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Society of Mind

4.7 long-range plans

We often become involved in projects that we can't complete. It is easy to solve small problems because we can treat them as though they were detached from all our other goals. But it is different for projects that span larger portions of our lives, like learning a trade, raising a child, or writing a book. We cannot simply decide or choose to accomplish an enterprise that makes a large demand for time, because it will inevitably conflict with other interests and ambitions. Then we'll be forced to ask questions like these:

What must I give up for this? What will I learn from it? Will it bring power and influence? Will I remain interested in it? Will other people help me with it? Will they still like me?

Perhaps the most difficult question of all is, How will adopting this goal change me? Just wanting to own a large, expensive house, for instance, can lead to elaborate thoughts like these:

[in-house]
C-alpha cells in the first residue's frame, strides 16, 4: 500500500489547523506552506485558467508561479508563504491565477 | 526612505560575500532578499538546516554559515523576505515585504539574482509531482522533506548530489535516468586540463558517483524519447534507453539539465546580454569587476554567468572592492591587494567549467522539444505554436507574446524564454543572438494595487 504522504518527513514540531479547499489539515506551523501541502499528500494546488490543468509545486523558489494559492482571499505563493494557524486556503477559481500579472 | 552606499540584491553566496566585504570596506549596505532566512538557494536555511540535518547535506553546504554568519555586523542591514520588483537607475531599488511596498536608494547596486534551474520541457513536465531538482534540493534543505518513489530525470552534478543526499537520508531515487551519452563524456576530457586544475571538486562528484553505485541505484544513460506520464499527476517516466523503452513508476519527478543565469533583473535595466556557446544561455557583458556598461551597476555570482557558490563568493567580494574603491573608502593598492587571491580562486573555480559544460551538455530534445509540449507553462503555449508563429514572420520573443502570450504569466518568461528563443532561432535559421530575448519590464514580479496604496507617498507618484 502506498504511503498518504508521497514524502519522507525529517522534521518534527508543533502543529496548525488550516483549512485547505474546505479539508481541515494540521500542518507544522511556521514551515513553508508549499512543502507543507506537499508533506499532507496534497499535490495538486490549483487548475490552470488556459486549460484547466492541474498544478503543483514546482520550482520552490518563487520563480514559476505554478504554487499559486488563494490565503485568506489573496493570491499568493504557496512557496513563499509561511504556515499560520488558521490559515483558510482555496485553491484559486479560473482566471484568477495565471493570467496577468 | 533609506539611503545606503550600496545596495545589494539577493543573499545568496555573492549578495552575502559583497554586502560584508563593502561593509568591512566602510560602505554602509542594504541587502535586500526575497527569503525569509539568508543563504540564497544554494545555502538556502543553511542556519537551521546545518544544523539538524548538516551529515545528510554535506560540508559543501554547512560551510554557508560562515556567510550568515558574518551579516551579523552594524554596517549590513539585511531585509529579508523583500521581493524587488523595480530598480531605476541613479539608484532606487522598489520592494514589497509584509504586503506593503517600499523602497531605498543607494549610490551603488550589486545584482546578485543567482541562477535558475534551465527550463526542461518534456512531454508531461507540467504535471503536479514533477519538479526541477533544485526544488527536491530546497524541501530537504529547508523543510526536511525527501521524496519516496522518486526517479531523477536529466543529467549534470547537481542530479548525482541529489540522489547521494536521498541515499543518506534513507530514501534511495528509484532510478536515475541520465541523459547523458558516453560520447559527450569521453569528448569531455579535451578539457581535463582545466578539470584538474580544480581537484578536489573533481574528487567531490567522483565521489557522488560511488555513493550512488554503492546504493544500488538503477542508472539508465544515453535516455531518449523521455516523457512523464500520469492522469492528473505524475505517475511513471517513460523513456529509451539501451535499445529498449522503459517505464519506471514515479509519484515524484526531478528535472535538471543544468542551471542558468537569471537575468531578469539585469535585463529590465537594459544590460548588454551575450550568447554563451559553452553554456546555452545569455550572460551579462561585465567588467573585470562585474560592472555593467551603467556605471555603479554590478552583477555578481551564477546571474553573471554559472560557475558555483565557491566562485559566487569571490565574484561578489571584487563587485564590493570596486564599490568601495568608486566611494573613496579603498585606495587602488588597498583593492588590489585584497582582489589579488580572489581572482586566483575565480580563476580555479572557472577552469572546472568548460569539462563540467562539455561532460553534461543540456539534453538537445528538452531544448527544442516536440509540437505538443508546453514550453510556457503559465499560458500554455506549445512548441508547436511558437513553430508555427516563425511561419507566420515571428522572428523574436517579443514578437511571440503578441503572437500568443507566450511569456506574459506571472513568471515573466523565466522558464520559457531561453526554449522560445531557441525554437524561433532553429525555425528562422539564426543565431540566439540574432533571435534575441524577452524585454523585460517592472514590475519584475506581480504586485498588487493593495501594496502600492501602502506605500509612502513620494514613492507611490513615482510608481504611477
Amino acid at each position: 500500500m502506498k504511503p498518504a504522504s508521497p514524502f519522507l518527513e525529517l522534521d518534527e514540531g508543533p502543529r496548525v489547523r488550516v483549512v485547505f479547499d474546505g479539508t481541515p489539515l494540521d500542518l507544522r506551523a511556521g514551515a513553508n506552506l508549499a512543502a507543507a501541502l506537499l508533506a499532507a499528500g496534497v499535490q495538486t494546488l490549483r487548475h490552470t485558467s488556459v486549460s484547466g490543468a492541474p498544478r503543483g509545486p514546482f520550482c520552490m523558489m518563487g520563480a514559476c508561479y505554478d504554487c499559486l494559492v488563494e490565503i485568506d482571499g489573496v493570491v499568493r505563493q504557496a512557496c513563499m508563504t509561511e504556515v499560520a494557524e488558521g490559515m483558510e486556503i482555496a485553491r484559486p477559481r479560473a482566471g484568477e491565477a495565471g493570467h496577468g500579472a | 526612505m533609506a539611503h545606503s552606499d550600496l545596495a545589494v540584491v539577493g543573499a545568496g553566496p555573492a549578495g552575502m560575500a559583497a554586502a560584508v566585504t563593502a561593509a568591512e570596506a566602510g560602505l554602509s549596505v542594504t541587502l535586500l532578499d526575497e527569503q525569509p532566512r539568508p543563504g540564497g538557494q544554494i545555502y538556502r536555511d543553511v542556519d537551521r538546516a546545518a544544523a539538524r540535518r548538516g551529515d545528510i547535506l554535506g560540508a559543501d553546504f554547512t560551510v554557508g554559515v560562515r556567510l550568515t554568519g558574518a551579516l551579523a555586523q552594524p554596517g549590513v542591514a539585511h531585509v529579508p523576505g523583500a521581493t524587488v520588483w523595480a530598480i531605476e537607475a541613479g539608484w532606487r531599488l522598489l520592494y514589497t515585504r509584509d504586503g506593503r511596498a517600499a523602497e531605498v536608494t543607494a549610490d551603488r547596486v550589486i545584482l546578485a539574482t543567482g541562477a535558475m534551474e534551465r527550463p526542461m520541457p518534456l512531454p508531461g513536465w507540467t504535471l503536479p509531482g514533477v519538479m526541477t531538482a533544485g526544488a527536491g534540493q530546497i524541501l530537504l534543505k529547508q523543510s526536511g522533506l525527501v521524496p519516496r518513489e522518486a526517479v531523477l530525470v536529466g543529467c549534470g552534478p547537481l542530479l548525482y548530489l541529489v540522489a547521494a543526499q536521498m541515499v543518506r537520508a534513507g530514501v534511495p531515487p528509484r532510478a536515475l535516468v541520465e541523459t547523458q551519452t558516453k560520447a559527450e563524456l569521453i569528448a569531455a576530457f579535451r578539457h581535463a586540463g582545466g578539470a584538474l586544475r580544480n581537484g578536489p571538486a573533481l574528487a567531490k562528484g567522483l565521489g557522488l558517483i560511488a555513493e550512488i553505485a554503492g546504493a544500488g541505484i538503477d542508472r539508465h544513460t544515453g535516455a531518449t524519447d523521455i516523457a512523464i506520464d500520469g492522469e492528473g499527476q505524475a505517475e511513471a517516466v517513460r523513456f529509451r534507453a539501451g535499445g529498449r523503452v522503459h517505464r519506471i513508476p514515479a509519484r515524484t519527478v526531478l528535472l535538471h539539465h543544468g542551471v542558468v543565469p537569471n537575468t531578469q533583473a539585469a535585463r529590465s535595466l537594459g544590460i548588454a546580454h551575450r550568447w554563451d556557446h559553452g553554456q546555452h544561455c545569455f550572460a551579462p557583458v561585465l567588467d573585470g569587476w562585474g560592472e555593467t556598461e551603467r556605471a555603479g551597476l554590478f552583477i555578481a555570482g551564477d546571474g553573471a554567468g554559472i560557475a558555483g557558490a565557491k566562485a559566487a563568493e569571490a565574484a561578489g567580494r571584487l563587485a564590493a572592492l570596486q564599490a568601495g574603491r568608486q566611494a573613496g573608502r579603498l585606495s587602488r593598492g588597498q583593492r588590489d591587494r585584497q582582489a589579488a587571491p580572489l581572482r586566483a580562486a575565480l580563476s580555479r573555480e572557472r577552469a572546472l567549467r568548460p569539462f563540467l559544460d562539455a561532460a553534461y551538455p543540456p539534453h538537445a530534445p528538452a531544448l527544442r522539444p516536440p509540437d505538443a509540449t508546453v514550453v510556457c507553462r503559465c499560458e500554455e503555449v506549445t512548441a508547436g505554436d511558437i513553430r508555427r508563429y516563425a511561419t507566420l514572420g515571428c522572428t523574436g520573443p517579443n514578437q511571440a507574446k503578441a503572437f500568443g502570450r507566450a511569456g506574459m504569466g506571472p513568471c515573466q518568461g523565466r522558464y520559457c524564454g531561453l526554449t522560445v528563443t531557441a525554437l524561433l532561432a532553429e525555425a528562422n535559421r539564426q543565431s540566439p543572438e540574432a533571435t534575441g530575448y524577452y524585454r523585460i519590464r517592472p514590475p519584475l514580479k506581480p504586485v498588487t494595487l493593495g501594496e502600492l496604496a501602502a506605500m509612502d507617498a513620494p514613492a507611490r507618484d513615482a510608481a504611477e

That means I'd have to save for years and not get other things I'd like. I doubt that I could bear it. True, I could reform myself, and try to be more thrifty and deliberate. But that's just not the sort of person I am.

Until such doubts are set aside, all the plans we make will be subject to the danger that we may change our mind. So how can any long-range plan succeed? The easiest path to self-control is doing only what one is already disposed to do.

Many of the schemes we use for self-control are the same as those we learn to use for influencing other people. We make ourselves behave by exploiting our own fears and desires, offering ourselves rewards, or threatening the loss of what we love. But when short-range tricks won't keep us to our projects for long enough, we may need some way to make changes that won't let us change ourselves back again. I suspect that, in order to commit ourselves to our largest, most ambitious plans, we learn to exploit agencies that operate on larger spans of time.

Which are our slowest-changing agencies of all? Later we'll see that these must include the silent, hidden agencies that shape what we call character. These are the systems that are concerned not merely with the things we want, but with what we want ourselves to be — that is, the ideals we set for ourselves.